Written by Anya Zentmeyer, Development News Editor
Images courtesy of eAgile, Inc. and The Right Place 

ReThink West Michigan works to bring back young talent to region with 5th annual event

During the past couple of years that Cindy Brown has served as executive director of the West Michigan-focused talent attraction organization, Hello West Michigan, she says it has become a lot easier to convince young people who have moved away from the area that there are good reasons to come back and stay. 

“In the years I’ve been doing this, it’s done a complete turnaround where it’s easier now to target individuals (who relocated from West Michigan) and remind them of great opportunities here,” Brown says, adding that all of the recent enhancement to downtown areas — which includes everything from a plethora of new commercial retail and residential projects to renewed interest in enhancing public parks and adding bike paths — make the job much easier. 

So, with the Thanksgiving holiday just on the horizon, Hello West Michigan has teamed up with economic developers at The Right Place to host the fifth annual ReThink West Michigan event on Wednesday, Nov. 23. 

With 16 area companies and several non-profit organizations all signed up to represent career opportunities geared at attracting former West Michiganders back to the region, ReThink West Michigan offers a non-traditional “career fair” setting that skews toward a more casual networking environment. The event will be held from 5:30-8 p.m. on the fourth floor of The B.O.B. in downtown Grand Rapids.

Brown says the past four years of the event have attracted more than 460 professionals and resulted in somewhere around 40 hires — or relocations — to date. 

“This event is truly unique because it is solely for former West Michigan residents that have moved away. We’re highlighting the things people want to know about when they think about relocating: career opportunities and lifestyle in West Michigan,” Brown says. 

The event is free and some walk-ins will be available on the night of, but Brown encourages anyone interested in attending to register online prior to the event.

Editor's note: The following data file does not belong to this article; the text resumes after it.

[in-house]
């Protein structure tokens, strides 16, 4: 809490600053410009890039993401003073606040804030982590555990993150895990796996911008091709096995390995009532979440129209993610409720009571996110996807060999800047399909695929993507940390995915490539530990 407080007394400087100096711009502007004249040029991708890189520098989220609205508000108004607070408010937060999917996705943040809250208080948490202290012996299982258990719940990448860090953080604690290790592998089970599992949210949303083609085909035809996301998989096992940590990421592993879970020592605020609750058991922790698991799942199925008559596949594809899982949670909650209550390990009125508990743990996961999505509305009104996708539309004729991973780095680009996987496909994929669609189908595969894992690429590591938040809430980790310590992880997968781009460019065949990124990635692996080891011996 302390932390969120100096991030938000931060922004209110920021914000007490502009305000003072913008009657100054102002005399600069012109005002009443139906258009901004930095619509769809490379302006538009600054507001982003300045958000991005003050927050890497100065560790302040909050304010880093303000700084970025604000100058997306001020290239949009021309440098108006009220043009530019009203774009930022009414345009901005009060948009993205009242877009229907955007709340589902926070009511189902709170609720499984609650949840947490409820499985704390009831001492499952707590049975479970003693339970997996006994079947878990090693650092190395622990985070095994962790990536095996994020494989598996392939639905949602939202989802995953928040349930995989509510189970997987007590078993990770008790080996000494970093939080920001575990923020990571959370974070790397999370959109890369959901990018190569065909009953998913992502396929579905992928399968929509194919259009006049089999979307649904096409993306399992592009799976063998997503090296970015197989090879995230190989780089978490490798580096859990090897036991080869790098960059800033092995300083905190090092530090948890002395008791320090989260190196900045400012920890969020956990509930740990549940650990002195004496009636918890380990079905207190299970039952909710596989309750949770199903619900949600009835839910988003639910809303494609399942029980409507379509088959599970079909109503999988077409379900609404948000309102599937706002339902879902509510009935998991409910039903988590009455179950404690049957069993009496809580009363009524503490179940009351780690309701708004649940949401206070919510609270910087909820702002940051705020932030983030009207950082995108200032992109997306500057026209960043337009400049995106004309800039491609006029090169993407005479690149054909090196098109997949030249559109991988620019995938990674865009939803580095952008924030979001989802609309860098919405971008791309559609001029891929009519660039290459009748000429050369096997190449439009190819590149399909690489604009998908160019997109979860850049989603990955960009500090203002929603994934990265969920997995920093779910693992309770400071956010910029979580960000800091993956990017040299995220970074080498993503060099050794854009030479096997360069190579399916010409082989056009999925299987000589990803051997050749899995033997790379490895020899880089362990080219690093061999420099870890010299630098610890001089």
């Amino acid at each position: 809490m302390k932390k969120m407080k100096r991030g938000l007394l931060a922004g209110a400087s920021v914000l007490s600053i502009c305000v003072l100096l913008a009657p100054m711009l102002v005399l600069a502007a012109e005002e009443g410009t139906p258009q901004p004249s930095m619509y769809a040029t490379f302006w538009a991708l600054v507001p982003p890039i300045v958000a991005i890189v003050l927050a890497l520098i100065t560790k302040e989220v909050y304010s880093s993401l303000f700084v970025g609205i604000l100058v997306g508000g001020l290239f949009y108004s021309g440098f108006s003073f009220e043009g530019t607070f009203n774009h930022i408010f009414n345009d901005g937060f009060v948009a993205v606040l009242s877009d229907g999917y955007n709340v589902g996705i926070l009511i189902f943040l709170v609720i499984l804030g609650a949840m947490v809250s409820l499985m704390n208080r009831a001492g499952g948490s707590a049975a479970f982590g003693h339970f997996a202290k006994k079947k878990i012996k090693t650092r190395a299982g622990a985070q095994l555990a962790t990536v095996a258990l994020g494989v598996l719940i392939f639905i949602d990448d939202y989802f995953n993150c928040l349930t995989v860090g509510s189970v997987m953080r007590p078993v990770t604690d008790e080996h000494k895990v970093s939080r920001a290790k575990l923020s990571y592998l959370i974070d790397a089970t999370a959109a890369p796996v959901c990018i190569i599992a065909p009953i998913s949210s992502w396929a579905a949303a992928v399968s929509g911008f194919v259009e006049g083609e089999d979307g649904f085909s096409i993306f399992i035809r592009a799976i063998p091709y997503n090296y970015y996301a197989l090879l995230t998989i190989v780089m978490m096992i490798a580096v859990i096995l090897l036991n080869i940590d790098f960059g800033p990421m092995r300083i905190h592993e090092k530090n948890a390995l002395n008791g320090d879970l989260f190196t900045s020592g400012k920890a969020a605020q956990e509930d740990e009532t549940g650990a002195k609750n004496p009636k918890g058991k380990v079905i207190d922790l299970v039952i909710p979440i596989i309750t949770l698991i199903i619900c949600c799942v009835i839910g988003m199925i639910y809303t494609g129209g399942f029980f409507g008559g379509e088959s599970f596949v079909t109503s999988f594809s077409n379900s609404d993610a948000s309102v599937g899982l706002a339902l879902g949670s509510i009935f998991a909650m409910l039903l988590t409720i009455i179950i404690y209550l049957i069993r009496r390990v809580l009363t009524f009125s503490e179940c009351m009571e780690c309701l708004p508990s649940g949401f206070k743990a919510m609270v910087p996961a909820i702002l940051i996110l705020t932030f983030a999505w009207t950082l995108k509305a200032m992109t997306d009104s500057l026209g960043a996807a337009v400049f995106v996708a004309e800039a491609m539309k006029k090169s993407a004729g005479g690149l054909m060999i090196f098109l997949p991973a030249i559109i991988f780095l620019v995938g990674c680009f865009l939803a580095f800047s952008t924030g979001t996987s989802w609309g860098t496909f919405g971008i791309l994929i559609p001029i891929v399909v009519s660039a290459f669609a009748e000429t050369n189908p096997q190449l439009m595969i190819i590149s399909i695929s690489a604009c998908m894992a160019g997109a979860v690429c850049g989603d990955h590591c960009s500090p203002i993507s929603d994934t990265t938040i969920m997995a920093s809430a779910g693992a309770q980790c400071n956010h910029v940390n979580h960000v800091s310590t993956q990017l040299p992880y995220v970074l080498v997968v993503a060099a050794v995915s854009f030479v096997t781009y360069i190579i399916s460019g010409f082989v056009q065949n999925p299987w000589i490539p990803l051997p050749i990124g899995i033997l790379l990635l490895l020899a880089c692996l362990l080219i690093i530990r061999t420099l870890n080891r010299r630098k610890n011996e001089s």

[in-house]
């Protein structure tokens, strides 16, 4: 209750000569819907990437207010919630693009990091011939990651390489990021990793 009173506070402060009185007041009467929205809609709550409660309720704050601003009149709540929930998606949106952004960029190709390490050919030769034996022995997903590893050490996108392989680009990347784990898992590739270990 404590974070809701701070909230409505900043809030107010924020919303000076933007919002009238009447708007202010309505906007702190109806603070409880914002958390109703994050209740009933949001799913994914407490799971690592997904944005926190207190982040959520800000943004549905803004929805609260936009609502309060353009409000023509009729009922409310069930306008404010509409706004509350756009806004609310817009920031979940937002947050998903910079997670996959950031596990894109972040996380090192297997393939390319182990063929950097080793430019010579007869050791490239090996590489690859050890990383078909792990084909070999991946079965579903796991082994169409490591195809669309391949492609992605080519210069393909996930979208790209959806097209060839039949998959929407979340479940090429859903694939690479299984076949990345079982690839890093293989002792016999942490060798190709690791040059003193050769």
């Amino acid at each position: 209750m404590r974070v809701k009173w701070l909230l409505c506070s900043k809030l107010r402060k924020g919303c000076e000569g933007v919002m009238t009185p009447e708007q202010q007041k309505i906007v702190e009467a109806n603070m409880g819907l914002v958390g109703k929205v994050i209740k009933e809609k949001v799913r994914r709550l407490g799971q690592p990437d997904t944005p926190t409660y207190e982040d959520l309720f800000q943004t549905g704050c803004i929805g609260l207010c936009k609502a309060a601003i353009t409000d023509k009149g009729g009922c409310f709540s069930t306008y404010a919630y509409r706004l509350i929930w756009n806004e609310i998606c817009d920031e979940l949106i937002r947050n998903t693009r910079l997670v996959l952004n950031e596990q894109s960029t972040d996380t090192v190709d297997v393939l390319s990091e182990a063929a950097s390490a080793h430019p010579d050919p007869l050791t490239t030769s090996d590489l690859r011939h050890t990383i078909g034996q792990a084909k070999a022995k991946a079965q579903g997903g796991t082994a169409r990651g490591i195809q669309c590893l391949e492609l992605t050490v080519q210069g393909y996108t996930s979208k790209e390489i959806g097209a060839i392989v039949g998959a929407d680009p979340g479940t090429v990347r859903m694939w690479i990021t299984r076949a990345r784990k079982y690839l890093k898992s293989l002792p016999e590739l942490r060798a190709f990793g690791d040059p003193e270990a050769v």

For more information on ReThink West Michigan or to register for the Nov. 23 event, visit www.rethinkwm.com

Written by Anya Zentmeyer, Development News Editor
Images courtesy of ReThink West Michigan/Hello West Michigan

From Second City to Beer City: These GR comedians plan to open improv comedy venue

Grand Rapids comedian Joe Anderson knows that when it comes to opening an improv, sketch and experimental comedy venue and cocktail bar in downtown Grand Rapids, failure is not an option.

“We want to come out swinging because unless we do that, we can't open,” says Anderson, who has worked for the past two years alongside fellow comedian Ben Wilke to draft plans and garner support for The Comedy Project. The two recently launched a Kickstarter campaign for the venue, and its $25,000 funding goal is growing steadily within reach.

“Even with the Kickstarter, we could have done it for more money, but the worst thing that would have happened would be not meeting that Kickstarter goal because we need everything to be a win,” he says. “In the same way, there are so many people — whether it's a restaurant, but certainly a theater and comedy — so many people have had enough bad experiences or just mediocre experiences that they're not excited to go back… So, we need to make sure that anyone who comes, the first time they come, they're just like, 'Oh my gosh, this is great. I could do this once a month.’”

A Western Michigan University graduate, Second City alumnus, and seven-year board member of the non-profit Dog Story Theater in Grand Rapids, Anderson began working with Wilke — a Chicago native who also has roots in the Windy City’s famed Second City comedy troupe — began working more dedicatedly on The Comedy Project two years ago.

The goal of the space, Anderson says, is to be a kind of “repertoire comedy place,” with a small group of six to 10 performers who are on stage performing both improv and sketch comedy shows regularly,  with scheduling wiggle room for other comedians and improv troupes to host their own shows.

“There would be this core group of people doing the ‘heavy lifting’ of the performances, but then there would be an unknown huge amount of other people putting shows on, putting shows on the other nights, stepping in when for some reason someone else can't do the show — kind of building this stable of performers,” he says, adding that although they are open to hosting some alt stand-up comedians for special event shows, they’re avoiding the more traditional comedy genre in favor of the more experimental.

In addition to daily improv shows, The Comedy Project will offer improv and sketch comedy classes geared at career development and innovation within professional organizations, using the tenets of improv to help people in all walks of life sharpen their communication skills.

“There will be an 18-year-old kid who just thinks he's funny, and then the 35-year-old mom who also does improv and then some 65-year-old executive at a company who’s also trying to learn how to talk more extemporaneously, how to seem more approachable or be more open to other people's ideas, since those are all things that happen in good improvising,” Anderson says.

Though the duo are still waiting to finalize details on the space, they’ve already solidified a few very important partnerships, including working with Matt Smith, owner of PitStop BBQ & Catering, to bring a full menu to a space with only a prep kitchen in its plans.